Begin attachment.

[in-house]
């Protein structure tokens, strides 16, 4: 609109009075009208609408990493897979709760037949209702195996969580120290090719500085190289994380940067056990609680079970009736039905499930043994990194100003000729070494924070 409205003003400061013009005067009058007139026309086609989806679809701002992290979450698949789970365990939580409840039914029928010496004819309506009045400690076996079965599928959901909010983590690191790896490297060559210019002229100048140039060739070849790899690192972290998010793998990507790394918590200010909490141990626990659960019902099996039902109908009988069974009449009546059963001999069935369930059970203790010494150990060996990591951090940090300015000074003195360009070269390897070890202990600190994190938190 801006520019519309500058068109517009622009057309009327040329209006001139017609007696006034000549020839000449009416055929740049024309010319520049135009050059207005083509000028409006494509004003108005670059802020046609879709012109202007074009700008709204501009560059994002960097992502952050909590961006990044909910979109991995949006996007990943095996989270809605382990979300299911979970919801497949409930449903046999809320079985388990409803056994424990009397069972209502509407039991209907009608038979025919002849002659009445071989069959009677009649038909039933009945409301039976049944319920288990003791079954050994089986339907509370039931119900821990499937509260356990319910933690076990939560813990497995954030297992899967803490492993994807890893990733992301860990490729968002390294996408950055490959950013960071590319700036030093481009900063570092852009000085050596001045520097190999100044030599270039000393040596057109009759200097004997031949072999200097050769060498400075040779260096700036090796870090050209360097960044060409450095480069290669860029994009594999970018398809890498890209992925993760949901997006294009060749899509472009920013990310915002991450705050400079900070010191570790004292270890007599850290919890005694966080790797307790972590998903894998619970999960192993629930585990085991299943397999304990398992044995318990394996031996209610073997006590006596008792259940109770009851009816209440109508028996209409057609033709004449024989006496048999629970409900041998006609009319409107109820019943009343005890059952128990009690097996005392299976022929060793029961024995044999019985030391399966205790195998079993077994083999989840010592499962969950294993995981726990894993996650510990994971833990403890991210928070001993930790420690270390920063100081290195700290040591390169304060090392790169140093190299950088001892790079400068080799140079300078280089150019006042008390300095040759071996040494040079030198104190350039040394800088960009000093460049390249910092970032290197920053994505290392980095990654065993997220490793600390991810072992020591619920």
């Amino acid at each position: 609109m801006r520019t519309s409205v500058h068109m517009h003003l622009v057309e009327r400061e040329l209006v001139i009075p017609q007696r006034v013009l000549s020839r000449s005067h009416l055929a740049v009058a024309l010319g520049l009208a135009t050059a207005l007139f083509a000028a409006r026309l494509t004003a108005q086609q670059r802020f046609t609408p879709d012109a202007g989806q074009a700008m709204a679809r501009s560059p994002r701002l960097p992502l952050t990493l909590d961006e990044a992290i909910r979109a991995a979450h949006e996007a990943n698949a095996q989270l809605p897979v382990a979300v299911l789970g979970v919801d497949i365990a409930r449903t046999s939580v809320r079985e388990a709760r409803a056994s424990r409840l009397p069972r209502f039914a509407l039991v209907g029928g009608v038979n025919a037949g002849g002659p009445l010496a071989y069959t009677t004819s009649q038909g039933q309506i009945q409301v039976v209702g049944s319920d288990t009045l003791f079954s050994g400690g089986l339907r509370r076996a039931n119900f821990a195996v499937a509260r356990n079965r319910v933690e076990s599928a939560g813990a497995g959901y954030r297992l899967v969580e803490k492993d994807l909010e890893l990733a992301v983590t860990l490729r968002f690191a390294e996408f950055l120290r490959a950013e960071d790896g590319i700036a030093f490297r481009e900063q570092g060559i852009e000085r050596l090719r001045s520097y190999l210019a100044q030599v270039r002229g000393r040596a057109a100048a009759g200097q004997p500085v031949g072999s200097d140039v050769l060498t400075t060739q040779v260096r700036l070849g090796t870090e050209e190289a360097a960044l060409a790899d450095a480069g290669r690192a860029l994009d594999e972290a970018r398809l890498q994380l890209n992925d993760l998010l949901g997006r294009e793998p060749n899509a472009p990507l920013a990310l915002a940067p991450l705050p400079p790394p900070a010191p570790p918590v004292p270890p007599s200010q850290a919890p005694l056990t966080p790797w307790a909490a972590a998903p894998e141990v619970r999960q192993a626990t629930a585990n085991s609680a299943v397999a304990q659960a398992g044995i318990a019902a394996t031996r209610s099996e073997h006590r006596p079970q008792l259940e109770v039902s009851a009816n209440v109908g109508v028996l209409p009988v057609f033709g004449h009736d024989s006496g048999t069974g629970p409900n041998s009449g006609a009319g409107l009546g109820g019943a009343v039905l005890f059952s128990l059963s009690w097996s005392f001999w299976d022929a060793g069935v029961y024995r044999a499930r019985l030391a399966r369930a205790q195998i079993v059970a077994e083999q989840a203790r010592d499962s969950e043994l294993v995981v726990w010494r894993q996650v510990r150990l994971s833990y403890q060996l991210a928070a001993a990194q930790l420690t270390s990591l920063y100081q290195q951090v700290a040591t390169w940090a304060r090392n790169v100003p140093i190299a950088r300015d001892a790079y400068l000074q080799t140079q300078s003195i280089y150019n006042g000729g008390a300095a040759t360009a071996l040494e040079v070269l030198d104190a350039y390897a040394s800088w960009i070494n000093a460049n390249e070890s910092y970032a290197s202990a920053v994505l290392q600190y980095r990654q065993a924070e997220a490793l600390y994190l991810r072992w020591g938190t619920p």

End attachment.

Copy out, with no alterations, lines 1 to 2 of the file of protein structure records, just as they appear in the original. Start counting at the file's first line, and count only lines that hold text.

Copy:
[in-house]
């Protein structure tokens, strides 16, 4: 609109009075009208609408990493897979709760037949209702195996969580120290090719500085190289994380940067056990609680079970009736039905499930043994990194100003000729070494924070 409205003003400061013009005067009058007139026309086609989806679809701002992290979450698949789970365990939580409840039914029928010496004819309506009045400690076996079965599928959901909010983590690191790896490297060559210019002229100048140039060739070849790899690192972290998010793998990507790394918590200010909490141990626990659960019902099996039902109908009988069974009449009546059963001999069935369930059970203790010494150990060996990591951090940090300015000074003195360009070269390897070890202990600190994190938190 801006520019519309500058068109517009622009057309009327040329209006001139017609007696006034000549020839000449009416055929740049024309010319520049135009050059207005083509000028409006494509004003108005670059802020046609879709012109202007074009700008709204501009560059994002960097992502952050909590961006990044909910979109991995949006996007990943095996989270809605382990979300299911979970919801497949409930449903046999809320079985388990409803056994424990009397069972209502509407039991209907009608038979025919002849002659009445071989069959009677009649038909039933009945409301039976049944319920288990003791079954050994089986339907509370039931119900821990499937509260356990319910933690076990939560813990497995954030297992899967803490492993994807890893990733992301860990490729968002390294996408950055490959950013960071590319700036030093481009900063570092852009000085050596001045520097190999100044030599270039000393040596057109009759200097004997031949072999200097050769060498400075040779260096700036090796870090050209360097960044060409450095480069290669860029994009594999970018398809890498890209992925993760949901997006294009060749899509472009920013990310915002991450705050400079900070010191570790004292270890007599850290919890005694966080790797307790972590998903894998619970999960192993629930585990085991299943397999304990398992044995318990394996031996209610073997006590006596008792259940109770009851009816209440109508028996209409057609033709004449024989006496048999629970409900041998006609009319409107109820019943009343005890059952128990009690097996005392299976022929060793029961024995044999019985030391399966205790195998079993077994083999989840010592499962969950294993995981726990894993996650510990994971833990403890991210928070001993930790420690270390920063100081290195700290040591390169304060090392790169140093190299950088001892790079400068080799140079300078280089150019006042008390300095040759071996040494040079030198104190350039040394800088960009000093460049390249910092970032290197920053994505290392980095990654065993997220490793600390991810072992020591619920």